“A recruiter told me he was unadoptable. I hate that word.”
Courtesy The Dave Thomas Foundation Dee Marks was no stranger to adoption when she began the search for a daughter to adopt. Having already adopted her daughter, Marrena, Dee hoped to find another to add to their family. She began the search for a teenager, and was open to one with special needs. When a recruiter told her about a little boy that was considered “unadoptable,” Dee asked to hear more about him. “I still vividly remember that phone call. I listened to the recruiter but then mentioned that I was really looking for a girl with a cognitive disability, and wasn’t trained on how to raise a boy with autism,” Dee told Reader’s Digest. She adds, “I hated the word “unadoptable,” and told her to tell me more about this little boy. She told me that he was eight years old and had red hair. That’s what got me. I love red hair.” The little boy with red hair was considered to be difficult to find a home for due to his frequent and lengthy tantrums, and several other undesirable behaviors for a child his age. Dee explains, ” He had severe behaviors like throwing tantrums for long periods of time, throwing up to escape doing any schoolwork, screaming, and running away. He had not been taught how to play with toys, color, feed himself appropriately, or use the restroom—and he was eight years old.”
CJ had been in foster care for six years prior to meeting Dee, a period of life that had clearly been traumatic for the young boy. Dee explains, “Due to his inability to communicate when he moved in with me, I don’t have a verbal account of how horrible the experience was for him, but there were many indicators that foster care was so heartbreaking for my son.” She continues, “It was apparent within days that he had endured severe abuse. If anyone raised their voices or moved into his personal space unexpectedly, he would cover his head and move to the floor. As his new mom, it was so hard to witness.”
Over time, Dee’s hard work to communicate safety and trust to CJ began to succeed. She says, “It took time, but eventually CJ began to trust my daughter and me, and that we wouldn’t hurt him, no matter how severe his behaviors were. The first time he chose on his own to come sit with me on the couch, putting his legs right next to mine, was when I knew our bond was becoming stronger than his memories.”
CJ’s vast improvement since his adoption into Dee’s family is a testament to the great effort she put into providing him with stability. When he arrived in Dee’s home, CJ required around-the-clock care to ensure he was making progress with his development goals and safe, so Dee hired in-home support that was qualified to work with CJ and help him meet the goals set by his behavioral team. Dee believes the progress he has made can be attributed to two things. She explains, “First, the stability in my home was something that he had never experienced before. He began to see and understand that he was loved and, in spite of his behaviors, I wasn’t going to send him away. Second, during this same time period, we were able to help CJ understand visual icons for his wants and needs, which gave him the ability to communicate with us.”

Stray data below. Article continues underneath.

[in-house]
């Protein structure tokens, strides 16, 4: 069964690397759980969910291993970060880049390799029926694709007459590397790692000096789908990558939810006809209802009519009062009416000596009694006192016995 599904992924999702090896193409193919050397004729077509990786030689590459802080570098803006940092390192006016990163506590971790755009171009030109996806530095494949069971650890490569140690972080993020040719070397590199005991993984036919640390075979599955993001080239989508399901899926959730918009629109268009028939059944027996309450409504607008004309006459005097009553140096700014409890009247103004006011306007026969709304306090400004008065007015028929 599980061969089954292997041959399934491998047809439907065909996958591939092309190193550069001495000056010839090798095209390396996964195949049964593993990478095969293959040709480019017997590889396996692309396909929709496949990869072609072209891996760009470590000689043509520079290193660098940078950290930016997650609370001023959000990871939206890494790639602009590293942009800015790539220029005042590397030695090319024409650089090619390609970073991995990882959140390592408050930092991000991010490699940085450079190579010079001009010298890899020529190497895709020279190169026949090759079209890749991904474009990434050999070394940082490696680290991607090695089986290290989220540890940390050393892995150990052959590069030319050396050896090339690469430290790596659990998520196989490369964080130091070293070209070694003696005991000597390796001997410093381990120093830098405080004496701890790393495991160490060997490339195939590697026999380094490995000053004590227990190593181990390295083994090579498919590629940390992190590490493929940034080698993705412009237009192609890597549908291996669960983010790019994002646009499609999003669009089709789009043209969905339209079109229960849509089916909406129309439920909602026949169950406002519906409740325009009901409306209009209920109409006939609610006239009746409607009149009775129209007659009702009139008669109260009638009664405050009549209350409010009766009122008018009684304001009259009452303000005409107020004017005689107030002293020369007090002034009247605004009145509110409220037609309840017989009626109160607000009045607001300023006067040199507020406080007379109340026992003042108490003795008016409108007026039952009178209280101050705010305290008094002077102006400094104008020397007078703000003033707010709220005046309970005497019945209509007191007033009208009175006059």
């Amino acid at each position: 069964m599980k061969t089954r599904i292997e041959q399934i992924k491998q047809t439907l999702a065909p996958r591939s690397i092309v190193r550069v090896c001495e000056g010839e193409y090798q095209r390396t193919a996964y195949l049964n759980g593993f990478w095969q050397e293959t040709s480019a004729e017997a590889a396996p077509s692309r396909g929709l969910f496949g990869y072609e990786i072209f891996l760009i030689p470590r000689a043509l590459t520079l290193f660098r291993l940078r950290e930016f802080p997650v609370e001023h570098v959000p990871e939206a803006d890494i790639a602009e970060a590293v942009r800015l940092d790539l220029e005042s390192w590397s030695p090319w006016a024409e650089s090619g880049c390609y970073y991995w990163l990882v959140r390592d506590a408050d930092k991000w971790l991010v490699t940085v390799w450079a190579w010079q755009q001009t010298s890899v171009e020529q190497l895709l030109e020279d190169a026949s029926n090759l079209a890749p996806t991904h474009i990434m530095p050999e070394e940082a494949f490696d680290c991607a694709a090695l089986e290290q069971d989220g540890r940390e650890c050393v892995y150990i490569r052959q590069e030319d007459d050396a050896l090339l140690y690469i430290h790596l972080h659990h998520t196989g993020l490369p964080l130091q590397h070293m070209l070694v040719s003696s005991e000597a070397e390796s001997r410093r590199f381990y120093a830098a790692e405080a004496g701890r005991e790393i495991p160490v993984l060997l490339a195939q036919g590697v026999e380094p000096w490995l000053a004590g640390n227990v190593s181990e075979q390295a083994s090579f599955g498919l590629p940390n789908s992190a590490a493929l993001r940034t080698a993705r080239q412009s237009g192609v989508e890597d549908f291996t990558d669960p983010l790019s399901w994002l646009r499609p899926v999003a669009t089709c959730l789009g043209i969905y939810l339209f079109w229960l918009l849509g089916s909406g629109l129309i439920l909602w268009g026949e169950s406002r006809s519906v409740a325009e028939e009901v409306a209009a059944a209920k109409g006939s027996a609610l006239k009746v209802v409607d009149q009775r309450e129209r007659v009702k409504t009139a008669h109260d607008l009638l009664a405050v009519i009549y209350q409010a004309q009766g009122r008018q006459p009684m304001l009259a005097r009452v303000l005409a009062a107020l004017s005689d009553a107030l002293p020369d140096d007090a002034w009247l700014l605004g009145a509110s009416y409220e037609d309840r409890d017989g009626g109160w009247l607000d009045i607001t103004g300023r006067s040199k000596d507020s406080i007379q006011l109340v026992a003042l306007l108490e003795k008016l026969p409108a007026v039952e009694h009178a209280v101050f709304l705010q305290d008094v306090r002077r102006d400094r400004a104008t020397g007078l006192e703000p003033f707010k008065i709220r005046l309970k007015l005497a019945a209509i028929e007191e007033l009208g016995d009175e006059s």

Today, the red-haired little boy that would tantrum for hours is only a memory to Dee—and the pride she has for her son and the gains he’s made is apparent. She says of CJ today, “He’s 14 years old, talks all of the time, and attends classes with his typical peers at his middle school for 90 percent of the day. During the other 10 percent, CJ works with an intervention specialist on specific goals to help him advance his level of learning, like reading skills and math computation. He also plays percussion in the school band, performs in the annual school musical, runs on the track team, and is also a member of the cross-country team.”
Though the difference in her son since their first meeting is striking, she doesn’t want to mislead others to believe it’s been easy. Dee says, “I won’t lie and say that it’s easy. It isn’t. It takes dedication and a resolve to love, in spite of how hard it can be. You can’t fix a disability. Adopting a child who has special needs won’t “fix” them, but adoption gives them an opportunity to grow to their fullest potential.” She continues,” Being able to watch your child surpass the expectations of doctors, educators, and friends and family, all because you loved them and nourished their abilities, is an indescribable feeling.”